Trentmann here articulated a question which had been addressed in several ways throughout the conference, as papers considered ways in which different groups within Victorian society tried to shape and reflect their identity through the use of consumer goods. For instance, Angharad Eyre pointed out that the New Woman as presented in Sarah Grand’s short story ‘The Undefinable’ appropriates those aspects of consumer culture which she finds enjoyable, contriving to be a ‘Godly, magnificent moralist’ while still enjoying ‘clothes, and picnic dinners, dressing up, and reclining on comfortable couches’.[4] The sense of working-class self-improvement through consumer culture also emerged strongly from several papers. Christina Bashford’s keynote on the ‘violin craze’ of the late-Victorian period explained how the increased availability of the violin placed this ‘ideologically-laden consumer good’ within the reach of people in lower social classes who aspired to culture and refinement.[5] In a dedicated panel on ‘self-improvement’, David Rowland, Melissa Score, and Paul Raphael Rooney demonstrated how the form of self-improvement – from concert attendance to reading materials – on which sometimes the last penny of the household budget was spent, was a crucial consideration in many working-class households.

This idea of self-improvement through consumer culture, however, has an obvious flip side in the ubiquitous images of dire poverty also associated with the Victorian period. Not only was consumer culture beyond the reach of many, but descriptions of families on hard times left almost wholly without essentials such as clothes and blankets are common in Victorian social investigation literature. Accounts abound of children held back from school, and adults unable to leave home, because their clothes had been pawned – that is, converted into money for more immediate consumption.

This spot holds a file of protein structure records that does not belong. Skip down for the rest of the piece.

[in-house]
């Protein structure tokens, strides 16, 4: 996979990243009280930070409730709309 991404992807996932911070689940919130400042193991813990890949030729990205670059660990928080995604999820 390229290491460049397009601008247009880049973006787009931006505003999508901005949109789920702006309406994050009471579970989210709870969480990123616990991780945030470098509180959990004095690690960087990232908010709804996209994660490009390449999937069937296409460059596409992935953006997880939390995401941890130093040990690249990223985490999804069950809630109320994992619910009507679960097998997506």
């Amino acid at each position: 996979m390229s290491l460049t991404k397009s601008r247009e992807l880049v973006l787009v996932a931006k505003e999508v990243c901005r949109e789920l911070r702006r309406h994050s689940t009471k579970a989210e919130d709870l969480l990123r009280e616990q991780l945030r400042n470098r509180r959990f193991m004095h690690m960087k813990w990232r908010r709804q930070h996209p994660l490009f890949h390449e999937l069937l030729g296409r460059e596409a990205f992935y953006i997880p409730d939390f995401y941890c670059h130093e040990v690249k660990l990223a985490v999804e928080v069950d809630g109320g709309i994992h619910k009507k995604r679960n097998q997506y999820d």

Papers at the conference recognised that the rise of consumer culture could be highly damaging, especially to less affluent social groups. Michael Parrish Lee pointed out how the lavish display of consumer goods in contrast with the poverty and starvation of the ‘hungry forties’ aggravated class enmity in Mary Barton; Jonathan Baldwin, in his paper on ‘crime in the socialist literary utopia/dystopia’, demonstrated that late-Victorian socialist writers tended to see property and crime as two sides of the same coin, with the one necessarily causing the other.[6] Other papers explored the damaging potential of consumption in a literal sense, considering questions such as food adulteration and alcoholism.

If consumption could clearly be socially, economically, and personally damaging in different ways, then, it is also no surprise that consumers attempted to turn the influence of consumption to beneficial effect and, with the refusal of different social groups to consume, for example, meat, alcohol, or goods produced in sweatshops, what one chose not to consume could become as much a part of one’s personal and social identity as what one did. In his keynote, Trentmann explored several ways in which consumers found ways to, as Lawrence Glickman puts it, ‘express[…] their citizenship in and through acts of consumption’.[7] Especially for women, consumption came to offer a way in to political and democratic action; Trentmann’s examples included the cooperative movement, as well as the argument that, if women were judged competent to make the choices on which their household consumption was based, there was no reason not to trust them with the vote. Another example, which is central to my own research, is the consumers’ league, which encouraged consumers not to buy goods produced under unethical conditions, most notably the ‘sweating system’ which relied on paying workers extremely low wages. These examples, then, illustrate another way in which consumption could be used to shape and express personal and social identity: the advent of responsible and ‘ethical’ consumption showed that consumers were aware of the impact of their buying habits, and tried to use their ‘buying power’ to prevent harmful consequences or even actively to do good.